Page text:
Shetamia Taylor was paralyzed by sound of gunfire before she could process the deadly scene that was unfolding in Dallas.
Pop. Pause. Pop. Pop.
Taylor brought four of her sons to the rally in downtown Dallas on Thursday to participate in a peaceful march in the wake of two black men who were shot dead this week by police. But as her family was turning to leave the rally, the scene erupted in immeasurable violence.
The second bullet hit the police officer standing in front of her, a hefty man with a bald head. And as his body slumped forward to the ground, the officer yelled out to Taylor and her kids.
"He has a gun! Run!"
The family scattered in all directions. Taylor made sure to run behind the crowd to keep tabs on all her sons. But then a bullet pierced her right calf mid-stride. Taylor tackled her son Andrew, lunging her body over his while taking cover between the surrounding parked cars to protect him from the spray of shots.
Police officers came rushing to their side and jumped on top of the mother and son to form a human shield. Protected under the layer of police, Taylor saw bullets strike another officer and his body fall to the ground.
"It was hundreds of rounds. I had never heard of anything like that before," an emotionally fraught Taylor said through tears on Sunday.
Officers on the scene rushed Taylor and her son to the hospital, where she would be whisked into surgery for a gunshot wound that struck her calf and through her shin.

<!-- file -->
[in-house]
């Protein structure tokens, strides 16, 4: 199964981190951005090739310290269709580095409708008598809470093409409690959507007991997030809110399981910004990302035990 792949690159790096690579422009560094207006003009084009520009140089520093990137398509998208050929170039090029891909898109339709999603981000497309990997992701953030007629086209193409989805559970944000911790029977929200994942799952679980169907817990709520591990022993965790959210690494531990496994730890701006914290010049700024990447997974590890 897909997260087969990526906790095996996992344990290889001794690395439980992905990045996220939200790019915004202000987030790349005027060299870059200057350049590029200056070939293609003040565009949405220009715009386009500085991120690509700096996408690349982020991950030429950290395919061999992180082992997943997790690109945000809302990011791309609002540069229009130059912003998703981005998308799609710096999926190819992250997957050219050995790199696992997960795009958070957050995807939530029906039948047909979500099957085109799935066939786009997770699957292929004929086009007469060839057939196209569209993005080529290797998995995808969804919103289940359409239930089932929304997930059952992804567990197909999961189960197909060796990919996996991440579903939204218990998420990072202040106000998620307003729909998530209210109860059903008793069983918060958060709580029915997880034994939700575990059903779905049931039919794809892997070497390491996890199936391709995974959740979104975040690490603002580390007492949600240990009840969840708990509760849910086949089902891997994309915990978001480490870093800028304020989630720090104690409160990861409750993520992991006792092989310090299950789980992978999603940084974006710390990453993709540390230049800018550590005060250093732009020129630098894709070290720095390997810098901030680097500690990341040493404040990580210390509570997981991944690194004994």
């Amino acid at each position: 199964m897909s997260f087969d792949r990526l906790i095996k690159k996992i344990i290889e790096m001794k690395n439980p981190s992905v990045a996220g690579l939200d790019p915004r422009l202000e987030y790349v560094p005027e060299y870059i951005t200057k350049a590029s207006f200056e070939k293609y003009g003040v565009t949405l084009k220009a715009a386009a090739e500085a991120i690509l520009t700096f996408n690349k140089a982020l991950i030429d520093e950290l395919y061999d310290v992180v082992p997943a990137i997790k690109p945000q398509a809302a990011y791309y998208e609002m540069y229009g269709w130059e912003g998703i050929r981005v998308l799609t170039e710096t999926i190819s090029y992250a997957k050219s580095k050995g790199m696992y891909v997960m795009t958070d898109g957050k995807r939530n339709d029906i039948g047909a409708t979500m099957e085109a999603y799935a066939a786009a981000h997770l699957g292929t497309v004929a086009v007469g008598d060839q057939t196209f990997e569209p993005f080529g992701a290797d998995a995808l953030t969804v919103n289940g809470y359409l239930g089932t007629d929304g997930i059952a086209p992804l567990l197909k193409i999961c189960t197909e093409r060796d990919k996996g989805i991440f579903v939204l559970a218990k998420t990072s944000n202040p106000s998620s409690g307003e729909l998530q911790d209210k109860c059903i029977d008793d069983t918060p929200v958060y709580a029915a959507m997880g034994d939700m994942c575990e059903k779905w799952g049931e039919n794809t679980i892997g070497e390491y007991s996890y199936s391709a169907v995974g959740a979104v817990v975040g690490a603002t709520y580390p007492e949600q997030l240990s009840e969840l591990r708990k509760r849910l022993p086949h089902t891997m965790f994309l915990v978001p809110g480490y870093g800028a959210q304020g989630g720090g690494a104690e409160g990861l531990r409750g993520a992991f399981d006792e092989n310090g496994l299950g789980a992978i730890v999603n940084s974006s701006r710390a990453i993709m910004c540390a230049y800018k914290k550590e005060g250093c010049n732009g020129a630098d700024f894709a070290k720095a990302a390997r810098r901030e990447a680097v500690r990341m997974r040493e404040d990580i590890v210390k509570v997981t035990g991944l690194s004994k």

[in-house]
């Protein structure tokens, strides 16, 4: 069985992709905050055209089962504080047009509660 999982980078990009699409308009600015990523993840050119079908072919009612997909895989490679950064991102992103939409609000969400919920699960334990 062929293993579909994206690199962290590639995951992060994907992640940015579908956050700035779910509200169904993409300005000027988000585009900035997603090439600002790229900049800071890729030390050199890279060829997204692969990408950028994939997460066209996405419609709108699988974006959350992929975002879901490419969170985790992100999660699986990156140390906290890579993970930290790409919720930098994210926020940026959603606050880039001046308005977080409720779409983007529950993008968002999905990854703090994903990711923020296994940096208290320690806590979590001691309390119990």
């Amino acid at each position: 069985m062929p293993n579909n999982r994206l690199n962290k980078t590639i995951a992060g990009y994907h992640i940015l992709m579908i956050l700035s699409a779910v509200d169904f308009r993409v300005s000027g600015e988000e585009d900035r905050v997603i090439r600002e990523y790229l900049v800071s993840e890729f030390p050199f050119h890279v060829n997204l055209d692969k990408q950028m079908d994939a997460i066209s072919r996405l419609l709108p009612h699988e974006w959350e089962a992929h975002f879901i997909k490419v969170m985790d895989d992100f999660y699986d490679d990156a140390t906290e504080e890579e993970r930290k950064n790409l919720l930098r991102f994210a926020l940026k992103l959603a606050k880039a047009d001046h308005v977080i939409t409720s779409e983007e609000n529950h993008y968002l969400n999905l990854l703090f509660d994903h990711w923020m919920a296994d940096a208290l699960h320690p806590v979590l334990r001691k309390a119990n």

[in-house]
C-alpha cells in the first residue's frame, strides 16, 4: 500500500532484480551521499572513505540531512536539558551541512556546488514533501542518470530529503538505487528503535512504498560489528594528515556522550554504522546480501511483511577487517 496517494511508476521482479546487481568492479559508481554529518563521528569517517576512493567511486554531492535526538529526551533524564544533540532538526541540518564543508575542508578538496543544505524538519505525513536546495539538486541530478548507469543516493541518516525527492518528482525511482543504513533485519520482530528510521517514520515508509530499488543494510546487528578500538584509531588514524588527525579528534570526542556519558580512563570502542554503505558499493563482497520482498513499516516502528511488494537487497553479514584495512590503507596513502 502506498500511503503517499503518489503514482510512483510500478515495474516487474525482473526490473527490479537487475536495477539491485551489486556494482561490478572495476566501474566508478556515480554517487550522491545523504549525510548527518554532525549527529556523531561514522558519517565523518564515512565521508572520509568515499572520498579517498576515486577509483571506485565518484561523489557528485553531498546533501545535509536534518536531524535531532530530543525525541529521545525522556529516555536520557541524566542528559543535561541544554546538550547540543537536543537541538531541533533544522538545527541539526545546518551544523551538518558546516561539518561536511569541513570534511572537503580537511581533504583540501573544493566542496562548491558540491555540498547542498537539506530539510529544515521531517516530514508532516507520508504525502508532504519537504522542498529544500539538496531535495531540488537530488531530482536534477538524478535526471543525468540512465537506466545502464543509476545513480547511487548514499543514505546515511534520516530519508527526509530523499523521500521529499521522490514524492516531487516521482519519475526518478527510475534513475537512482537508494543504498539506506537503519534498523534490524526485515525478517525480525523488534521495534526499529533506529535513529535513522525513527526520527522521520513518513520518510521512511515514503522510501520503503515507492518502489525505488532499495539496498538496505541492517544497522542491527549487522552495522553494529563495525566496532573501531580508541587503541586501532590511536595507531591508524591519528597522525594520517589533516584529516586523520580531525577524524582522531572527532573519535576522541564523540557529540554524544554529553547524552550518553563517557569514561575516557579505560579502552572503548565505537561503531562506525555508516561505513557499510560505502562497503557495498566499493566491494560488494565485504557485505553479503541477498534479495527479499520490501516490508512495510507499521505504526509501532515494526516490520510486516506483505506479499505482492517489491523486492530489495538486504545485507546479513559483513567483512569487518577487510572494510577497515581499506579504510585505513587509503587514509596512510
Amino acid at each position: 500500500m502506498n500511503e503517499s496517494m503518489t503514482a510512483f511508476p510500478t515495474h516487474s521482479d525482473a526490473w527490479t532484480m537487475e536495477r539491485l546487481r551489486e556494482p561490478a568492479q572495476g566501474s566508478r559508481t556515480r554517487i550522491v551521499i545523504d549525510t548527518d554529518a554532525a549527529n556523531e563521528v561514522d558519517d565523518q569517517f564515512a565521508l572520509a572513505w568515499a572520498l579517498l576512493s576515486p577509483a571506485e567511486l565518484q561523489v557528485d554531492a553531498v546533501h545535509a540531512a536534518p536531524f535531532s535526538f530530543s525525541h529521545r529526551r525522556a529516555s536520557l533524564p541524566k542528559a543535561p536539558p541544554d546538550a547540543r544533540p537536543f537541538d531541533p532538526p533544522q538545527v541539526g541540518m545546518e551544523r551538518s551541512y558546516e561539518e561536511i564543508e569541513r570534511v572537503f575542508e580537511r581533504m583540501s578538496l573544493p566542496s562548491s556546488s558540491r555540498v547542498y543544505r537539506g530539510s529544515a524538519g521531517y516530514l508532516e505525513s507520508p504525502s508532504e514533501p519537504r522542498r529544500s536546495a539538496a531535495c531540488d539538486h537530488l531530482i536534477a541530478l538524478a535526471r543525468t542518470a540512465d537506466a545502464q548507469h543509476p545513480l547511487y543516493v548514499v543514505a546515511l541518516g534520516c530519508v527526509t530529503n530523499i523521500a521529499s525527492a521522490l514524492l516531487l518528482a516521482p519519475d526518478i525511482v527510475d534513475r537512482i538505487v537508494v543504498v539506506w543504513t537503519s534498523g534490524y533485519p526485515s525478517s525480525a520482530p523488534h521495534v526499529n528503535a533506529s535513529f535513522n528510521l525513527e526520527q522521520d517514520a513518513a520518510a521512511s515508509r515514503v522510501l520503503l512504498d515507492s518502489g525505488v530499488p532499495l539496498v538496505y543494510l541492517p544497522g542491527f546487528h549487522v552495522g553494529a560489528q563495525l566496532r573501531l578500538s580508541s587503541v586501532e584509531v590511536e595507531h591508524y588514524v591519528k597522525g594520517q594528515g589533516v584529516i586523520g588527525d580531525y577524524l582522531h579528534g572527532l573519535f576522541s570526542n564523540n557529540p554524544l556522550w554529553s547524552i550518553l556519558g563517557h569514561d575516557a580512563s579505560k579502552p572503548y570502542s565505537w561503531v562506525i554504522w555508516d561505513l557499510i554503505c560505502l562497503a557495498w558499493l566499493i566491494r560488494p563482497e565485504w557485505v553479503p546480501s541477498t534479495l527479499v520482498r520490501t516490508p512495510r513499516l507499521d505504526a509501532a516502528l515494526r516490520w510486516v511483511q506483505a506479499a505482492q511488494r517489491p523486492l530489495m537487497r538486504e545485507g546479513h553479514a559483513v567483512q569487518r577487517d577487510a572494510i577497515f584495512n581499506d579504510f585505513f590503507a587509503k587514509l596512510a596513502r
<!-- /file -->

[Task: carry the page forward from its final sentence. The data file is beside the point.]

Taylor's teenage son, JaJuan, had kept running, unaware that his mother was wounded. And in the haze of bodies, he pleaded for help from the nearest person around him — 33-year-old Angie Wisner, a mental health technician and mother of three. They clung together in search of safety.
"I said, call your mom, call your mom. But she wasn't answering her phone," Wisner said. "At the time we didn't know she had been shot."
Taking shelter in a stranger's apartment, Wisner and JaJuan frantically called every number they could think of and posted on Facebook live to get in touch with his family. Wisner stayed with the young teen, consoling him as he heard from a cousin about his mother's injuries.
It wasn't until Sunday afternoon, after Taylor emerged safely from surgery, that the two mothers met for the first time.
Wisner struggled to hold back tears while conveying how grateful she was to be the answer to a stranger's prayers.
"Honestly I don't see myself as a hero. I see myself as a mother," Wisner said. "Any mother would have did what I'd done."